2014 JET-MIP Report: Darrian Boyd

September, 2014: Breeze Issue #83

A Free Monthly E-Newsletter for Friends of Japan & Teachers of Japanese

Darrian Boyd

University Laboratory High School at UIUC
Urbana, IL

On July 8, 2014, I was able to make my biggest dream come true when I flew out of Los Angeles, California, for Japan. It was the best experience of my life thus far, and I’m literally counting how many days I have left until I can go back.

I’ve known for a while now that Japanese was going to be in my life somehow, but I didn’t know to what extent. I went into this trip thinking that if it went well, I was going to come back and apply for a college where I can major in Japanese, and then do something with that. I was completely on the mark. I had a wonderful time in Japan, and I think this program was what made it better than any school trip that I could go on.

We went to Osaka, Nara, Sendai, Ishinomaki, Tokyo, and Kyoto, and I loved every single place. Even though we didn’t make it to Rikuzentakata, I still had a blast. I loved our place at the Kansai Institute in Osaka. It was a great place for all of us to hang out, and it was usually pretty easy to find someone to go exploring with. Along with the karaoke room, the library, the study room, and the lounges, it was a great place to hang out with everyone from the trip. It’s easily one of my favorite places in Japan, just because of all the memories that I shared with everyone else.

It was also nice how much free time that we were allotted, because on other trips that I’ve been on, students are usually restricted to staying with teachers all the time, and not being allowed to be off on their own, but it was completely different this time around. We were allowed to go exploring pretty much every place we went to.

Now, I can’t even begin to talk about everyone else on my trip. I had no idea how I well I’d be able to interact with the other kids, but I made 31 new friends in the smallest time period ever. I couldn’t believe how easy it was to find at least something in common with everyone. Even though I'd just met everyone, we all were able to connect over this country in some way or another, be it through culture, through the language, or through manga/anime.

I've been wanting to go to Japan since I was in the 5th grade and I'd read my first manga. My love for this country has developed throughout the years into something that I literally didn't expect. When I was a kid, I thought that I was supposed to become a doctor and that that would be the only way for me to be successful in life. Meanwhile, I had this thing on the side that made me most happy. I love talking to people about it, I love learning things in Japanese class, I love trying to reach people (including my mother, who I currently call "kaa-san"), I really love it all.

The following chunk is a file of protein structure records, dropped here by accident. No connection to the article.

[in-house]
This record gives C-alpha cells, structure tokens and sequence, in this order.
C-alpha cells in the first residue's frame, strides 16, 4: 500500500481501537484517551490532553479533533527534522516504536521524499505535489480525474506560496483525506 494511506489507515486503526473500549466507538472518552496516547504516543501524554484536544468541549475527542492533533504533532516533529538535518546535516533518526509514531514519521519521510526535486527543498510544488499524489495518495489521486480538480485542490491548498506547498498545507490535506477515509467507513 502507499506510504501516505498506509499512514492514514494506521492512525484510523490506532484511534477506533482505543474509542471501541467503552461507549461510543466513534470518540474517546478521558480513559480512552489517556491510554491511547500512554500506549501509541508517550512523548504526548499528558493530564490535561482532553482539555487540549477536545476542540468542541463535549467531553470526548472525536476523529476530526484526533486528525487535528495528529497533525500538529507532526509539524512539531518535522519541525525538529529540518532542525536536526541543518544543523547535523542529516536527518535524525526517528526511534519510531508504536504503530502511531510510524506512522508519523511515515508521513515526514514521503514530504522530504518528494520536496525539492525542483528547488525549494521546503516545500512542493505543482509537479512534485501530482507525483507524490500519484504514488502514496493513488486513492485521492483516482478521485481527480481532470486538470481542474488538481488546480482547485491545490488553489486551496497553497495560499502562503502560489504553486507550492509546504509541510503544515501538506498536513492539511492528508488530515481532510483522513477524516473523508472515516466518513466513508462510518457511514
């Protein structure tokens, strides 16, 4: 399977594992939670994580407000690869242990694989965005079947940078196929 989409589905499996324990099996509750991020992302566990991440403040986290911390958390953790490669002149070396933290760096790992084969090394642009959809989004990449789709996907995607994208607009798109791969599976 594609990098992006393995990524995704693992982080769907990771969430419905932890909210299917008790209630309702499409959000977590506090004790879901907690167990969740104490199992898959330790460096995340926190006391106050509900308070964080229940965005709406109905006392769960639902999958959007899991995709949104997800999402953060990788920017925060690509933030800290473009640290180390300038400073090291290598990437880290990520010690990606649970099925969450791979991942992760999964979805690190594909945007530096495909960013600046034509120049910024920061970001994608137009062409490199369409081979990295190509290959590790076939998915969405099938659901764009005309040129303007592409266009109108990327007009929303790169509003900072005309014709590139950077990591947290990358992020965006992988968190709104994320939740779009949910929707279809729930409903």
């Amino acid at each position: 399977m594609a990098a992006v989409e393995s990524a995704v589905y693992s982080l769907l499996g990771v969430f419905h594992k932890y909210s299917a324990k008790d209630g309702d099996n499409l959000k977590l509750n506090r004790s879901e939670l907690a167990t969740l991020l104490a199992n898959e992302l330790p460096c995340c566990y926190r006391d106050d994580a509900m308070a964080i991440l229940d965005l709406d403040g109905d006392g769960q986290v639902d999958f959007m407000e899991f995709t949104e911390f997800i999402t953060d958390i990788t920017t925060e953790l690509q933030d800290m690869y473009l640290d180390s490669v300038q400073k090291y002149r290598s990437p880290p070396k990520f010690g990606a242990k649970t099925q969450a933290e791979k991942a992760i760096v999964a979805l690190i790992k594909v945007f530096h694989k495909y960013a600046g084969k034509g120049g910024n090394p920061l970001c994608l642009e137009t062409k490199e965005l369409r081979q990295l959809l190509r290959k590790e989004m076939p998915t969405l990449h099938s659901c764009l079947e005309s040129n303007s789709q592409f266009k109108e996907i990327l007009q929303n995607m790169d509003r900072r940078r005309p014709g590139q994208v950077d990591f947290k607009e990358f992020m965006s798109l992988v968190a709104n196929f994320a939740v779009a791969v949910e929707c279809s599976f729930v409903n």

While on the trip I never especially got "homesick." Instead, when I got there, it felt like coming home. I have a few places in the US where I can feel completely at ease. I found that Japan really is one of those places. It actually took me by surprise. I was expecting that I'd get to Japan, and it would be a great experience, but then I'd realize that I was too far from home, and I'd be excited to go back to my home country. But the truth was, I'd never felt more at home in my life. The places I saw, the friends I grew to love, the people I met, the cultures I experienced, are all memories that will stay with me for the rest of my life. Nothing can take them from me. And as I go through this school year, and apply for colleges, I'll know with every fibre of my being, that I'm going the right path for me by applying to schools with a Japanese major. I might not know exactly how I want Japan in my life quite yet, but I do know that Japan will have a strong presence as long as I have anything to say about it.

Taylor Anderson and Montgomery Dickson. You two have something in common. You both love this amazing country and all its inhabitants. This is an unconditional love that cannot be changed. The time you spent there, the lives you changed, will never ever be forgotten. Unfortunately, while following your dreams, you both lost your lives. Throughout my trip I was able to see your legacy, what and who you left behind. This isn't a bad thing. You changed so many people for the better. I just hope that one day, I can change people's lives like you once did. I feel your souls watching over all 32 of us, along with the previous members, and the members to come, silently wishing us luck from the shadows.


Nippon Through My Eyes Photo Submission

“Suzuna and Todaiji”

This is a picture of my host sister, Todaiji temple, and I. I love this photo because Nara was a wonderful place to explore, and I loved this temple, like a lot of puerile do, because of the deer.


Subscribe to Our Newsletters

Sign up to our newsletters to find out about the latest news, exhibitions and events from the Japan Foundation, Los Angeles!

subscribe Now

View Our old newsletters

the japan foundation, los angeles

5700 Wilshire Blvd, Suite 100
Los Angeles, CA 90036



© 2024 The Japan Foundation, Los Angeles